Missouri Meltdown Monitor (Update 16: July 9th)

As a result of one of the wettest winters in over 100 years flooding on the Missouri River is threatening two nuclear reactors located in Nebraska. The US Army Corps of Engineers (ACE) has estimated that the nuclear facilities could be under up to ten feet of water and stay that way into August during their controlled release of flood waters.

The two commercial nuclear power plants currently in serious danger from flooding are located near Omaha Nebraska.  The 800 MegaWatt Fort Calhoun station north of Omaha has garnered the majority of the coverage so far.  That station was closed in April for refueling and maintenance.   However, the 500 MegaWatt Cooper Nuclear Station which is currently operating could eventually be worse due to the danger of levees that protect the unit from waters going several feet higher.  The worst case scenario would be a loss of offsite power to keep the nuclear fuel properly cooled.

Since early June the Omaha Public Power District(OPPD) has had to deal with a number of flood related events at Ft Calhoun (see sidebar for list). The latest was the collapse of the 8 foot high plastic berm protecting the facility on On June 26th.  The first emergency came on 6-6 when a pump for the spent fuel pond was briefly knocked out.  Concern over the precarious state of affairs clearly shifted when the Chairman of the Nuclear Regulatory Commission (NRC) arrived Sunday the 26th to investigate the safety status of the two reactors.  On the 27th, the National Weather Service upgraded its flood warning at Fort Calhoun from moderate to Major.

Due to the extreme winter including major rains in May the Corp of Engineers announced that it would release 150,000 cubic feet of water per second at Gavins Point Dam at Yankton SD, but was forced to increase that to 160,000 feet by June 24th.  This would increase flooding by up to a half a foot. ACE also acknowledged that this level would continue into August. This is five times more water than the Corp has ever released before, and the rainy season has not ended yet (see below for June rain amounts).   Besides the tornado season is still in full swing as one powerful tornado and 23 others ripped through central Nebraska according to kolotv.com on 6-20.  Concerns also continue to mount around more water coming into the Missouri from tributaries below Gavins Point.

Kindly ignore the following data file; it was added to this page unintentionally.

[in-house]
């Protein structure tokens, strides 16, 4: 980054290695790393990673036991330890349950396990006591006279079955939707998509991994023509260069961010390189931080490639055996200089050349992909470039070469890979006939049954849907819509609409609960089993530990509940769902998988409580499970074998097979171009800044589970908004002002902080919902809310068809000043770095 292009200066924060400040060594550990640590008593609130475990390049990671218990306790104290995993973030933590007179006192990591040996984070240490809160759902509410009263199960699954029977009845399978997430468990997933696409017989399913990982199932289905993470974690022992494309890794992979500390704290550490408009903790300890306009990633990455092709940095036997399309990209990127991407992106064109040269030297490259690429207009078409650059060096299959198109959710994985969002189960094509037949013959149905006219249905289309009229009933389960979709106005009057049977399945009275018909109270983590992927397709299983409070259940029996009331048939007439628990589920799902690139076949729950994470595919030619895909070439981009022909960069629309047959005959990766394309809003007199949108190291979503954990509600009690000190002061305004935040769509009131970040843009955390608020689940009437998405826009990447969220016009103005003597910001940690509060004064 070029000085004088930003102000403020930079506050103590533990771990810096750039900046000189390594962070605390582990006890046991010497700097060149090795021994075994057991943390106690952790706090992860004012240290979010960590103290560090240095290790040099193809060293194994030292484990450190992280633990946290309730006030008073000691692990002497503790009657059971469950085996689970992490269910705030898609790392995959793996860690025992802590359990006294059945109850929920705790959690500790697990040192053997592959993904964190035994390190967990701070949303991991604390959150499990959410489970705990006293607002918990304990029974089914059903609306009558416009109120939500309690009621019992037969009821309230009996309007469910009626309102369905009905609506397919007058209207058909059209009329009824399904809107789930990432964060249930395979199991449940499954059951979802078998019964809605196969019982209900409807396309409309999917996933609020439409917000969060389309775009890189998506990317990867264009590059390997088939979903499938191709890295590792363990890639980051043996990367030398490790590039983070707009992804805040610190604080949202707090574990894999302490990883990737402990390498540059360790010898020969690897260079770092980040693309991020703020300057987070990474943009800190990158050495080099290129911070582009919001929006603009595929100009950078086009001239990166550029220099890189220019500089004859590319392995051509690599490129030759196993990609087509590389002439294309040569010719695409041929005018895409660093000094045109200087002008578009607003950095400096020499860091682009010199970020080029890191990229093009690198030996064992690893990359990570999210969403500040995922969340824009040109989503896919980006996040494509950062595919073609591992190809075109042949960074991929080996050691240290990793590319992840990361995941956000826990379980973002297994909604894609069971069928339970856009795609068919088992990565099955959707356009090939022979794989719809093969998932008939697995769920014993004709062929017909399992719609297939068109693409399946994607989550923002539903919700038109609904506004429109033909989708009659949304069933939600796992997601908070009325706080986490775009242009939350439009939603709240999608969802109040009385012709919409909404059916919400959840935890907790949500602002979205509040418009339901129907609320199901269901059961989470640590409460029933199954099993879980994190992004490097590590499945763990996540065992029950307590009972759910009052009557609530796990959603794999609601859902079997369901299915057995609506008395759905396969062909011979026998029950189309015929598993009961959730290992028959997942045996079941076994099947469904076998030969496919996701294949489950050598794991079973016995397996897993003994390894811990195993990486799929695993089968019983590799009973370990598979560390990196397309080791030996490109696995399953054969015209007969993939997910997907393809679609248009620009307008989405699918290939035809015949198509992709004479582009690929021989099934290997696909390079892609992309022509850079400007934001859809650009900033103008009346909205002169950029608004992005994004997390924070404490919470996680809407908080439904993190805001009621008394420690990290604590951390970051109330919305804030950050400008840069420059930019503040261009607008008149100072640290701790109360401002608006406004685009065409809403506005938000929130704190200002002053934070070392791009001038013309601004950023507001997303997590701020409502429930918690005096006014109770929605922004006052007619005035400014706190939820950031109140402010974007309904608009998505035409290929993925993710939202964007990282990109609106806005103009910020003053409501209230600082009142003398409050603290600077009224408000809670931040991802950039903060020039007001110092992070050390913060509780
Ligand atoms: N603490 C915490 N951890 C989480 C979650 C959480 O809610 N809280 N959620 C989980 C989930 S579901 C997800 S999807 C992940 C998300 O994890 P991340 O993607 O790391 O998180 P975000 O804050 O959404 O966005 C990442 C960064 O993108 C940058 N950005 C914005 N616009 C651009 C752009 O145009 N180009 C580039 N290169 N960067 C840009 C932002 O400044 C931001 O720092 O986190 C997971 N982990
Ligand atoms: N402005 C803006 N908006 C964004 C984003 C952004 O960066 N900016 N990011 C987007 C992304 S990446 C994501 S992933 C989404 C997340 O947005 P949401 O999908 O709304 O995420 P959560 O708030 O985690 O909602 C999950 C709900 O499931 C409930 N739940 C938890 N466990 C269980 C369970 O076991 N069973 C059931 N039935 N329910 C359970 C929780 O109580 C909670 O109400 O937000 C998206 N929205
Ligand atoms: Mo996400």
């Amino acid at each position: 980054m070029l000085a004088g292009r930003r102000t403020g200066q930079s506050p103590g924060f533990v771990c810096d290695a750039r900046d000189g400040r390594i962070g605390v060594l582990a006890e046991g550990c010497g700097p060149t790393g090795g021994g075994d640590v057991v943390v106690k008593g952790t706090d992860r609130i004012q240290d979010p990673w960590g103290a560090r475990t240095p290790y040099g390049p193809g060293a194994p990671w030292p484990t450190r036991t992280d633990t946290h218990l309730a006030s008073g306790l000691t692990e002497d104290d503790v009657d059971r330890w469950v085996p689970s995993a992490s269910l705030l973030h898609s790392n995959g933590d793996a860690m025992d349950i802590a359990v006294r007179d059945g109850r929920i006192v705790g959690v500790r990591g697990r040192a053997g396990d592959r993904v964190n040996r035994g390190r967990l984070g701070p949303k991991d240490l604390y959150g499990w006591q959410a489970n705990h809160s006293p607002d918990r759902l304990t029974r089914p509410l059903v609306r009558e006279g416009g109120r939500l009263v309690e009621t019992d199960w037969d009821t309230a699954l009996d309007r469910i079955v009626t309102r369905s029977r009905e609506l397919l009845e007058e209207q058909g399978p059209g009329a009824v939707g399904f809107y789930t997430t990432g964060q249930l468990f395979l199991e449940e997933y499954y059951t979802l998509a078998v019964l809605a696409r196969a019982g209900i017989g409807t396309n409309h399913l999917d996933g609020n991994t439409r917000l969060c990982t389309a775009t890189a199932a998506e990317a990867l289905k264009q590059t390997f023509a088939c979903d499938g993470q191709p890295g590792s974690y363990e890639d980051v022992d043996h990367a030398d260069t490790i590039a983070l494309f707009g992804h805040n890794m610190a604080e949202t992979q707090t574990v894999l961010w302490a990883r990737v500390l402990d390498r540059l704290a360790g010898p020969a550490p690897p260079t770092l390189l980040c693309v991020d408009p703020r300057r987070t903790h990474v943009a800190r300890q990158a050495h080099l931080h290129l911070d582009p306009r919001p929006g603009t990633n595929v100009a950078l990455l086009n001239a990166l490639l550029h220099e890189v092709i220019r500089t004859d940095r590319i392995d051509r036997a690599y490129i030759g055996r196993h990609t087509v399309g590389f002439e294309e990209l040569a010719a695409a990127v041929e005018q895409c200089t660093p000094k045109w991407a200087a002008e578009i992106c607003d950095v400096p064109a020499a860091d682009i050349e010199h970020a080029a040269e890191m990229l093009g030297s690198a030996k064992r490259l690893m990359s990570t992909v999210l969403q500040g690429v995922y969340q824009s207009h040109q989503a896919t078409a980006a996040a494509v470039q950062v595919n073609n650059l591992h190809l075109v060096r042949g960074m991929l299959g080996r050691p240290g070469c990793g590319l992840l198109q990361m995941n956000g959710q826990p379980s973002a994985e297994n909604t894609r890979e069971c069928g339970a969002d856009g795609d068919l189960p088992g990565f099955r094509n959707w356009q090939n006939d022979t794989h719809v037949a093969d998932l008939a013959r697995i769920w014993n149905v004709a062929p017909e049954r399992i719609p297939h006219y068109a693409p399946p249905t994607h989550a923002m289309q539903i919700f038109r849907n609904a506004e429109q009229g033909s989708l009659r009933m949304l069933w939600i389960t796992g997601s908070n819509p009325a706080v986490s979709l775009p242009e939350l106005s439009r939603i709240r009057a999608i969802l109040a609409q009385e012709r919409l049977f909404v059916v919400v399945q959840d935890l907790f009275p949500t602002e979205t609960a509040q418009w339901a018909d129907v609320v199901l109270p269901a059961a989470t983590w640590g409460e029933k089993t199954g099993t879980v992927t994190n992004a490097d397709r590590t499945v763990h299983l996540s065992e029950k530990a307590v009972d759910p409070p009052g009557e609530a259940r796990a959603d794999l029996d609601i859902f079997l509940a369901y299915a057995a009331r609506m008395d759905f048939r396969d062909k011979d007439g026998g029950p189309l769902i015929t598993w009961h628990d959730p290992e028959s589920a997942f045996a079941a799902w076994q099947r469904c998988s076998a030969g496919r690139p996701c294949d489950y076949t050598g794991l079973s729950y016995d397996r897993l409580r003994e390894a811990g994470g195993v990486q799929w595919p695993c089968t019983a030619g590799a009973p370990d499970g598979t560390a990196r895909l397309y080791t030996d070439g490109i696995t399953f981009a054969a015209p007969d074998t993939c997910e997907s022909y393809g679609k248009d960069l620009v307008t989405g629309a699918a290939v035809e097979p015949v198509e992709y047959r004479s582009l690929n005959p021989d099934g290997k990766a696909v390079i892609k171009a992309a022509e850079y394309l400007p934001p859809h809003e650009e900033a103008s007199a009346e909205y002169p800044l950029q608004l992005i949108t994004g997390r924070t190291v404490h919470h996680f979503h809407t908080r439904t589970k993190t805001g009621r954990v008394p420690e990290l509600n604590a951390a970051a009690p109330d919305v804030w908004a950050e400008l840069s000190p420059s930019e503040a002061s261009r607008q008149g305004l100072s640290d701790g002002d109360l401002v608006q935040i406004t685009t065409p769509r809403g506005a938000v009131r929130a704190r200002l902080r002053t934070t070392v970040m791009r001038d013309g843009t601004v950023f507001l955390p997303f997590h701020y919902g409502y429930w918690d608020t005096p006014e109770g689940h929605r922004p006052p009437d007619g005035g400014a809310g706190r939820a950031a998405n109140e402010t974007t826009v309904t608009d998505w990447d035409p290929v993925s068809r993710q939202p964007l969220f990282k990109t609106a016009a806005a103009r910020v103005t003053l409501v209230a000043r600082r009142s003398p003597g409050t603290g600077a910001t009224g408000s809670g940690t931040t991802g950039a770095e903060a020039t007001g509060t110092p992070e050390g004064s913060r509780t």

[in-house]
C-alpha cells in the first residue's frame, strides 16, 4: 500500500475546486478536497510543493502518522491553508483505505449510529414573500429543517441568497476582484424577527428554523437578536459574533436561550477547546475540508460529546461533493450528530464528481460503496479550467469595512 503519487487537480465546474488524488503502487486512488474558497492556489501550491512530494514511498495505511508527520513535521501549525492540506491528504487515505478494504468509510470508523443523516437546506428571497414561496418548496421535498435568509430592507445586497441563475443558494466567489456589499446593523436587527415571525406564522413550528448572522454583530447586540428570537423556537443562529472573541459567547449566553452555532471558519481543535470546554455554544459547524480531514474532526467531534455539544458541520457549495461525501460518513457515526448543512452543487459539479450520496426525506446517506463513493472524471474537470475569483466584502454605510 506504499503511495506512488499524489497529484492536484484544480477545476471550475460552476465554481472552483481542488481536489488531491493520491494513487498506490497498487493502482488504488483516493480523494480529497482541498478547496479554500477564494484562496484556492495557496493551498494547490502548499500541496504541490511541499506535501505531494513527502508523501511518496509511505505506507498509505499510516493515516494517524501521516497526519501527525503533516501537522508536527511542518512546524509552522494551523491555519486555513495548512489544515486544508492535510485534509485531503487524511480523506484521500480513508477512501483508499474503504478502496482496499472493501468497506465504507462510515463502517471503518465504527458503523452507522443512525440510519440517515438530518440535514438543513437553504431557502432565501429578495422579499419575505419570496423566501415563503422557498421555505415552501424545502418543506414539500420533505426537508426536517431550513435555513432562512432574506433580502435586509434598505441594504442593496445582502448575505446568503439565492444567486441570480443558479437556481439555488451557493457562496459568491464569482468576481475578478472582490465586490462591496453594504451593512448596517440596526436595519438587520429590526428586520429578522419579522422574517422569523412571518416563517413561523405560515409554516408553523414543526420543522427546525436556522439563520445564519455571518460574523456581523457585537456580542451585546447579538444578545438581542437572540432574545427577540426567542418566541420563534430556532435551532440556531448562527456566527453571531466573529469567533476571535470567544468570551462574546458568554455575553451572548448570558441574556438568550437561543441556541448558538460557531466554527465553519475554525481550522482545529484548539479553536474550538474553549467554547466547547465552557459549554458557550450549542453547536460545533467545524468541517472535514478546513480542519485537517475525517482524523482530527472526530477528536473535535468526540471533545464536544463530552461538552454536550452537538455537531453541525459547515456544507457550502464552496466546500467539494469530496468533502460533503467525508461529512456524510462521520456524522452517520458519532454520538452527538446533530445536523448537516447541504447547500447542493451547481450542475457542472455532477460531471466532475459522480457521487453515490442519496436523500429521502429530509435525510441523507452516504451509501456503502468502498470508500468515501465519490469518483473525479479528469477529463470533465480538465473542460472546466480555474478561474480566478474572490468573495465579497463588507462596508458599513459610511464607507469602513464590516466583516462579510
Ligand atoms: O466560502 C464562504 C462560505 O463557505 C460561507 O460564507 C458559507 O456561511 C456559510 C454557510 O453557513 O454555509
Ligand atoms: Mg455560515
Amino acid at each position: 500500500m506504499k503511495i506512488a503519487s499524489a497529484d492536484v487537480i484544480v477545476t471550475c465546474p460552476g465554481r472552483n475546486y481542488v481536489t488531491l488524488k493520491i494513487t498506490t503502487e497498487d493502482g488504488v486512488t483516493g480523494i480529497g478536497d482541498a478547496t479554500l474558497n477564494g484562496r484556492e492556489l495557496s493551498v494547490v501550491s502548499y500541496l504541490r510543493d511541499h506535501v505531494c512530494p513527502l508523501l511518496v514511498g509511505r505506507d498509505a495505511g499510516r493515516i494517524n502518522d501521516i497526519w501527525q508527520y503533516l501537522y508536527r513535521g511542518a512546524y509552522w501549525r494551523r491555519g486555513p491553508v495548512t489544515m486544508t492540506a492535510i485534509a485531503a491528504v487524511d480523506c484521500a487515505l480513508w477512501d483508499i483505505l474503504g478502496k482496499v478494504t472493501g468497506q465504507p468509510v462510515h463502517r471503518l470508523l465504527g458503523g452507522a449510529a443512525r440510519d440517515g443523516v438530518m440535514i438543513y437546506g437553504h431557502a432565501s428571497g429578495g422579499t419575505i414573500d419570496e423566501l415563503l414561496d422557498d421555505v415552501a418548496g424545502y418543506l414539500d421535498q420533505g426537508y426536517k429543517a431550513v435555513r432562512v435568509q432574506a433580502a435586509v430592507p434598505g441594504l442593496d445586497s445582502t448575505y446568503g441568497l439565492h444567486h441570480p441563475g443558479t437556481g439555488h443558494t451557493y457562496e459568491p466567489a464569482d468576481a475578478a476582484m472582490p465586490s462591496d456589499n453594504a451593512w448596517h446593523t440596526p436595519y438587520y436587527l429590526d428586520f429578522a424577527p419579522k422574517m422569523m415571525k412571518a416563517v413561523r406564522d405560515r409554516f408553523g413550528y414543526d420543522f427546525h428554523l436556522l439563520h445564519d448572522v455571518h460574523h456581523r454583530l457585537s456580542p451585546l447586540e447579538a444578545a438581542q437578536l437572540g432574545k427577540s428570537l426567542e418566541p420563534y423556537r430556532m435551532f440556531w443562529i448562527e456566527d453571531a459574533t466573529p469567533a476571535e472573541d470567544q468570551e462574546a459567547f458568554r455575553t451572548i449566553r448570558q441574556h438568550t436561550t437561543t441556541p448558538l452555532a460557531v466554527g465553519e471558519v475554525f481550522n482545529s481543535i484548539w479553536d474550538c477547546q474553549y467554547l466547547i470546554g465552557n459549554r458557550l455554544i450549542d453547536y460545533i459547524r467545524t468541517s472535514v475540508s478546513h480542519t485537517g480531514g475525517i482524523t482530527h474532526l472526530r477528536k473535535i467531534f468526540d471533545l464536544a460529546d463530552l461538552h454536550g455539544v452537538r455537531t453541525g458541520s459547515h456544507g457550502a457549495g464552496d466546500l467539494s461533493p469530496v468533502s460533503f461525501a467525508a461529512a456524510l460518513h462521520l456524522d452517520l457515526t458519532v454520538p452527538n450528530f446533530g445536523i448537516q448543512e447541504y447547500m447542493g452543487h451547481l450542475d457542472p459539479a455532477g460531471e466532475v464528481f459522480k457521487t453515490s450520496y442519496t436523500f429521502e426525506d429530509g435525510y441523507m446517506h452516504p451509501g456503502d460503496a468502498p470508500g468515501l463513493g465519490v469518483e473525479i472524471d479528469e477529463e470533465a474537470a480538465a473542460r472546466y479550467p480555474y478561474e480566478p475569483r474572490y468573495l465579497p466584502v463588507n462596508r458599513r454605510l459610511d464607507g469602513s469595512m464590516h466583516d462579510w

[youtube CktqD7-NzN4 Gavins Point Dam Releases]

At least one large levee north of the Cooper facility has been breached on June 23rd forcing evacuations.  This has resulted in water levels dropping nearly a foot at Cooper.  Its not confirmed yet, but one source said that in past flooding ACE blew up levees to protect the nuclear facilities.  They did just this during flooding earlier this year. The question whether even more levees not to mention dams can withstand the coming weeks of flooding? The FAA has restricted any air travel over the endangered facilities, very likely at the request of the OPPD and NPPD after a local station went ahead and showed flooding at Fort Calhoun after being requested not to do so.

Gavins Point Dam

The danger exists where even greater levels of water could increase the flood levels well beyond the capacity of the levees and sandbagging operations that have been put in place, resulting in an American Fukushima styled nuclear disaster from flooding. There is growing anger at ACE for waiting so long before starting its controlled flooding.  Some say that this was because the Ohio Flooding took precedent, but ACE claims that it was due to the heavy May rains as the cause.

 

Background

Blair Flooding

The Missouri River is the longest river in North America at 2,300 miles and and has hundreds of tributaries feeding it.  It is also a tributary of the Mississippi River, making the entire system the fourth largest in the world.  The river has a large floodplain (the full size of the river in the distant past) that averages between 10-20 miles across, with the river being about a mile wide prior to damming.  From hard lessons, there was little human development on the flood plain until the coming of the big dams.  An example of the power of the Missouri River came in 1964 when a newly completed bridge over the Missouri at Sioux City Iowa was destroyed during that year’s flooding.